Myong-Il Kang has completed his Ph.D. in economics at Osaka University in 2009, and is presently an assistant professor at Department of Business Administration in Korea University which was established in 1956 as a highest educational institute for the Korean residents in Japan. He and Shinsuke Ikeda, the professor of the Institute of Social and Economic Research (ISER), Osaka University, have found associations between time-preferences and human behaviors by using Japanese survey data. Their joint papers are published in several academic journals such as Journal of Health Economics, Health Economics, Economics and Human Biology, and Japanese Economic Review.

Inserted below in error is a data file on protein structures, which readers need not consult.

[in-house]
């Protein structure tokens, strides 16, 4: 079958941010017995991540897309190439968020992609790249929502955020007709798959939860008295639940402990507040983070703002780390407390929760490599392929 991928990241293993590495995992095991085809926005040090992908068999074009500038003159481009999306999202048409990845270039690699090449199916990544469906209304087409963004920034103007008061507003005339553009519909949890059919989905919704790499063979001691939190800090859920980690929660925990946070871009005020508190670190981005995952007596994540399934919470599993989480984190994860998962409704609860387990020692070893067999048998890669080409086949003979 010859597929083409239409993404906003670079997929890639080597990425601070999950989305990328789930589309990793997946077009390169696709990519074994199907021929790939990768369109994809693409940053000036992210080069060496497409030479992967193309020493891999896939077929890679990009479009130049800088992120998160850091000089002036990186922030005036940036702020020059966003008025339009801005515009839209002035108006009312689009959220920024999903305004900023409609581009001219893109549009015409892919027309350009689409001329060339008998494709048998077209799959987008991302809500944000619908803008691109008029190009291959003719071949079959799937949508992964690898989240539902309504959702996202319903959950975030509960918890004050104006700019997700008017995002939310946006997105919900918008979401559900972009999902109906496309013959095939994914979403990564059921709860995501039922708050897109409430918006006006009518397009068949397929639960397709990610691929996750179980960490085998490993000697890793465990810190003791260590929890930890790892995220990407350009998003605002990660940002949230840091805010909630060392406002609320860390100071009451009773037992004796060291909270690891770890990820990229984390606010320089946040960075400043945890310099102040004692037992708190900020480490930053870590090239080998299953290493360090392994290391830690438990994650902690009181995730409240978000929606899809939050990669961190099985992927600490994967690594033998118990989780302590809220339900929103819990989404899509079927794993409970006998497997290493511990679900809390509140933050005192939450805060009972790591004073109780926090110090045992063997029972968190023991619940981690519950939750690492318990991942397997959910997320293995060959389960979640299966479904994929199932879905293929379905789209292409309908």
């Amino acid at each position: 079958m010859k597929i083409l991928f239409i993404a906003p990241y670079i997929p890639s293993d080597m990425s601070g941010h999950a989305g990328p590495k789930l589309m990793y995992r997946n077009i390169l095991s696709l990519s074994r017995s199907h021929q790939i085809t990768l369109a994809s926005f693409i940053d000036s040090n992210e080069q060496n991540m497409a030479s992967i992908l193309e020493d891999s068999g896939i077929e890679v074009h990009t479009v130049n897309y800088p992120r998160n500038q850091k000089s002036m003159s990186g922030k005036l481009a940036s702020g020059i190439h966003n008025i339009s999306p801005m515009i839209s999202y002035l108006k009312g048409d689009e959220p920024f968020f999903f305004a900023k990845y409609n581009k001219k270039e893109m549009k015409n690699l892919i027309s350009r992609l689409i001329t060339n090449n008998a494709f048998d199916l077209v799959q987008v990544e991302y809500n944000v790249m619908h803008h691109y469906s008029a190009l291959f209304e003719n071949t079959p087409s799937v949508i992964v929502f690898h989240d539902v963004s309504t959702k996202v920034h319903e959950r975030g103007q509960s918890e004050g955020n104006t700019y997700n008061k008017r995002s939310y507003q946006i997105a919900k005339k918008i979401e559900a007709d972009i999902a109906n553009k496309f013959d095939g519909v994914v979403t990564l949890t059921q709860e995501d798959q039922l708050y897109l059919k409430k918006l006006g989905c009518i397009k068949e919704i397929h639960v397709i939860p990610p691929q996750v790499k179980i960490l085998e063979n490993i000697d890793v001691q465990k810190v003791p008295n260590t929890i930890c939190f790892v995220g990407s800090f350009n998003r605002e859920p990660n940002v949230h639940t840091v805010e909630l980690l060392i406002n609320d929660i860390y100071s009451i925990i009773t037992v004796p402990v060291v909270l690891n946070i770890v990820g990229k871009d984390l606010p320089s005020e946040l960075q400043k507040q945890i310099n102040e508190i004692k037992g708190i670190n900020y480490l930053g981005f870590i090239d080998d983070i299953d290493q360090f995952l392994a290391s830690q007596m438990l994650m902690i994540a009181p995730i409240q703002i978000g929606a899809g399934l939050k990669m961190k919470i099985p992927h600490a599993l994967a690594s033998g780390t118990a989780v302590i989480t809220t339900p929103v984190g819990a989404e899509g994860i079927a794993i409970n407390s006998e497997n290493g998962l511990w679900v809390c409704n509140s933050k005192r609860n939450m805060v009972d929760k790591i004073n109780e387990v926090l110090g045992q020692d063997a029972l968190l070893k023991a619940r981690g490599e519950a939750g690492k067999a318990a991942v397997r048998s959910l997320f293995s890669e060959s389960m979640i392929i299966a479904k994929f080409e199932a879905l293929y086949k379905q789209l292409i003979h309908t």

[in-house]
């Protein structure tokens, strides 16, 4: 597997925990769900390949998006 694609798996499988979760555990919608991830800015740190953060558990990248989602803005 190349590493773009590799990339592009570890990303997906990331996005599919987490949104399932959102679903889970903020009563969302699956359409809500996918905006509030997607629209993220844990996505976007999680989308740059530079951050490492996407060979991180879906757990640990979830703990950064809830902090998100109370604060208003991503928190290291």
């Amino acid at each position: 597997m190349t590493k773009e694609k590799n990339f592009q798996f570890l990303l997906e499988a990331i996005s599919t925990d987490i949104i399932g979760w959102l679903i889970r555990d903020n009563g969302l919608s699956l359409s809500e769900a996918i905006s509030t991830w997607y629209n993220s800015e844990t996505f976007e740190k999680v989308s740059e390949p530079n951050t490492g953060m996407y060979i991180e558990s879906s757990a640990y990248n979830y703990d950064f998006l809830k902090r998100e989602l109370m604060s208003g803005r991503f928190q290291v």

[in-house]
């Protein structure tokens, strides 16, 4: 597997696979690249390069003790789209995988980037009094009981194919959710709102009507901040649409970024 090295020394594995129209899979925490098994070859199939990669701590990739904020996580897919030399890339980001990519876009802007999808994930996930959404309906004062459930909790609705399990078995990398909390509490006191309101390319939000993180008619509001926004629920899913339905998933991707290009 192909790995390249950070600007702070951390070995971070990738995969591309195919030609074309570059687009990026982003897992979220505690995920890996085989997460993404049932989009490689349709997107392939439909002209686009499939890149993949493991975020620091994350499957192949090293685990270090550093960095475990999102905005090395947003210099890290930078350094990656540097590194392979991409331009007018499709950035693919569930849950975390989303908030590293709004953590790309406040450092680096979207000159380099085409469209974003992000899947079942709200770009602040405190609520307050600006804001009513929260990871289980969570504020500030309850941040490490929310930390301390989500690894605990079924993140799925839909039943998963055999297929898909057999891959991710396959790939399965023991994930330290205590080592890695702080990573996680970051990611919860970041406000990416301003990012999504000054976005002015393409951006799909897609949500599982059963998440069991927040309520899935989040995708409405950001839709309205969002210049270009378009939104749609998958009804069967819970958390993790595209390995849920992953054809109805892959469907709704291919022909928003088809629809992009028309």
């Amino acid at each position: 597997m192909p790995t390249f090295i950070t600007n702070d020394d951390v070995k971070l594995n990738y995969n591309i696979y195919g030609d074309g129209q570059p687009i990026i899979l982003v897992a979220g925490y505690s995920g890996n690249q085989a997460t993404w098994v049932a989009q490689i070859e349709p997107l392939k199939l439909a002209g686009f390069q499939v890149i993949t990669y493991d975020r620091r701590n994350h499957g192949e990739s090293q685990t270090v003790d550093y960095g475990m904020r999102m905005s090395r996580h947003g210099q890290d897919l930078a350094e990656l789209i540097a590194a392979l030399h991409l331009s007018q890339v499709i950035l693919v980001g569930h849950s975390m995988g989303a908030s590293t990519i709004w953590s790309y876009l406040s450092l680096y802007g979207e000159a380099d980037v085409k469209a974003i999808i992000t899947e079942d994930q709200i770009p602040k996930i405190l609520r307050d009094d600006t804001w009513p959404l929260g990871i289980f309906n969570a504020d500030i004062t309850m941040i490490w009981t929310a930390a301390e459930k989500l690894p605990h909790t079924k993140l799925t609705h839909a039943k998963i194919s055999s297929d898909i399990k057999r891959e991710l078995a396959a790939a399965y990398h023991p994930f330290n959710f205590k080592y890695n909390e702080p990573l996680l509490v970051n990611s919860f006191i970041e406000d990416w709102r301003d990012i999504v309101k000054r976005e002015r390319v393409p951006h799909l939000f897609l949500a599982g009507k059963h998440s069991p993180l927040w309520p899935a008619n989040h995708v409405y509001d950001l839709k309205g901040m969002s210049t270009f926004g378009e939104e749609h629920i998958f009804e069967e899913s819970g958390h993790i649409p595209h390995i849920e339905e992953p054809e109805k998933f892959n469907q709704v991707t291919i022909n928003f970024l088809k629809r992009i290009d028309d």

Human health is considered the outcome of intertemporal choices under trade offs between a small immediate reward and a larger delayed reward. Health-related behaviors are thus affected by personal time preferences. Based on an internet-based survey conducted on Japanese adults, we contribute to the literature by incorporating the multifaceted nature of time discounting in an analysis of the associations between time preference and health-related behaviors. We find that, first, less patient respondents tend to exhibit worse health-related attributes. Second, present bias, which is measured by the degree of declining impatience, is positively associated with unhealthy behaviors for naïve respondents, who are unaware of their self-control problem. Third, such associations cannot be found in sophisticates, who are aware of that. As a policy implication, direct intervention policies, including “nudging,” are more effective than a commitment device provision in correcting the unhealthy behaviors due to present bias. Fourth, the sign effect, wherein future losses are discounted at a lower rate than future gains, is negatively associated with unhealthy outcomes, although at weak statistical significance levels.